Puedes comprobarlo en uno de los más importantes de tu patria y del mundo: BBC Mundo, te invito a que compares las notas anteriores sobre temas como Venezuela, Palestina, o la actitud crítica, incluso de denuncia frente al rol de imperialismo de EEUU, y los que aparecen a partir del 2008/2010 . Hoy la mayoría de los medios se han convertido en panfletos. En Argentina y en América Latina conocemos muy, pero muy bien el rol de los medios dominantes en su despliegue. Hay una mezcla de ignorancia y de mentiras. Cuando hablamos de libertad: ¿cuántos presos hay en cárceles norteamericana? ¿Y Assange?¿lo que hicieron en Iran, Argelia, Vietnam, Indonesia, Irak,Libia,Guatemala,Haití,Cuba,Panamá, etc? ¿ el papel de instituciones como el FMI y el Banco Mundial ? En Argentina las hemos sufrido mucho.El papel del Occidente atlántico ha sido mortífero para la mayoría nuestros pueblos. Franz Fanon en uno de sus libros dijo algo así (no la recuerdo textual), que lo que Europa no le perdonaba a Hitler era que les hubiera dado a ellos el trato que ellos le dieron a los pueblos colonizados durante 400 años. Y sobre eso agrego: los nazis no fueron solo alemanes. La división Wiking y la Azul de España lo demuestran. Europa entera fue filonazi. Al lado de la OTAN, Putin es “un angelito”. Lo cual no quiere decir que sea un liberador ni un revolucionario. Una cosa más: el uso del idioma.¿Porque no hablamos de oligarcas cuando nos referimos a los capitalistas de occidente? ¿la plata la hicieron trabajando, o no fue una apropiación o robo el “enclosure” y el tráfico de esclavos ? La cantidad de muertos por impoerialismo occidental no tiene parangón. SaludosReply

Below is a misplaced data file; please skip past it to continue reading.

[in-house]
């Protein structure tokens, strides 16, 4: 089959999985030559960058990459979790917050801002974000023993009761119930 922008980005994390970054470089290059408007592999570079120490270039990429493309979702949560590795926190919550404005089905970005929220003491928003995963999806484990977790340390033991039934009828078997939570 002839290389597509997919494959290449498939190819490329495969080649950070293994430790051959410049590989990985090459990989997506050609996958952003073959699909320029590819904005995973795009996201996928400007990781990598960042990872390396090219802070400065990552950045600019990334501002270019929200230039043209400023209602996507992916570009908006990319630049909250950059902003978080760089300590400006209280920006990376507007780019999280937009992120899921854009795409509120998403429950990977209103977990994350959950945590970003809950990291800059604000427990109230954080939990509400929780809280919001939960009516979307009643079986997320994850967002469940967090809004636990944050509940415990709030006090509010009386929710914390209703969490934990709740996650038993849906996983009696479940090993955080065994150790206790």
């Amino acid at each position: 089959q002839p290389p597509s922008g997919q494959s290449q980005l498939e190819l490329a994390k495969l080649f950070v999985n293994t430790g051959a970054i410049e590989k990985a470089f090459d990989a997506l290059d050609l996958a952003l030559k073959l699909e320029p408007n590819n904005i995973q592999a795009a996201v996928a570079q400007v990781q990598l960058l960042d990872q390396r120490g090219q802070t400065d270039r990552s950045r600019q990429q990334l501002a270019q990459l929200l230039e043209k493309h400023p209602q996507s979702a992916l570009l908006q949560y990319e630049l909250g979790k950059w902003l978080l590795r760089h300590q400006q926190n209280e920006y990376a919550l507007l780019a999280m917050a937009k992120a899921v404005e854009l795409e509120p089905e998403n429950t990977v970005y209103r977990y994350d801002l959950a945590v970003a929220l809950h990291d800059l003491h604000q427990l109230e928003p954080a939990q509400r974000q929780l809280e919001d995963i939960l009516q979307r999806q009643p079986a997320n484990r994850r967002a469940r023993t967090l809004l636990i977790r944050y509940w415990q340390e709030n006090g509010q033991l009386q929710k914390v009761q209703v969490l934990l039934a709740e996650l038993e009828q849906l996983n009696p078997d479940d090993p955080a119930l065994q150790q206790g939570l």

8. stevenjohnsonIt is probably best not to go into the politics of the Ukrainian state, as this is offensive to the general tenor of the site. But on a different issue, I can’t resist noting that “BRICS” are a team of horses facing different directions who therefore will go nowhere far and that little, more or less at random. But enough of being quarrelsome, I hope?But I do want to take up the issue of crony capitalism. What is this, a new mode of production? Or “merely” a new form of state? It’s not clear to me that this has any content whatsoever. It seems to perilously close to a pejorative serving in lieu of an argument. Given the number of military and intelligence personnel serving in the US Congress it’s not clear that even the siloviki are quite so unique to Russia. The mayor of “St. Petersburg” was Anatoly Sobchak who was very much a Yeltsinite reformer and prime candidate for political mentor of Putin. Putin was not a mushroom. Further, the ambiguous claim that “elites” from the USSR became the oligarchs so far as I know simply is not true, not in the Russian Federation. The real continuity between high ranking party bosses and the new order was in the newly independent states like Azerbaijan or even Ukraine, where Kuchman took over. The claim that Putin has stolen two hundred billion rubles remind me of the similar claim that Honecker had stolen fifty billion marks! Most of all, do the cronies who supposedly define some sort of singular formation genuinely dominate the Russian economy?I agree whole-heartedly that Russia is not imperialist in the way Sweden or Switzerland are, much less the US is and will not gild our host’s lily.I do not agree that national self-determination favors Ukraine. It was the Maidan regime that decided speaking Russian meant you are not Ukrainian. The Russian-speaking majority/plurality areas are thus not necessarily “Ukraine.” I especially do not agree that national sovereignty requires the sanctity of current borders (unless the US says different, as a practical rule.) The right of national self-determination requires redrawing national boundaries in most instances.Lastly, Putin is quite capable of making a rotten deal, if only the US were willing to negotiate. Putin didn’t have a problem with the Kyiv regime, despite the fact they killed thousands and thousands of Russian-speakers in the east. But the US target is Russia.Reply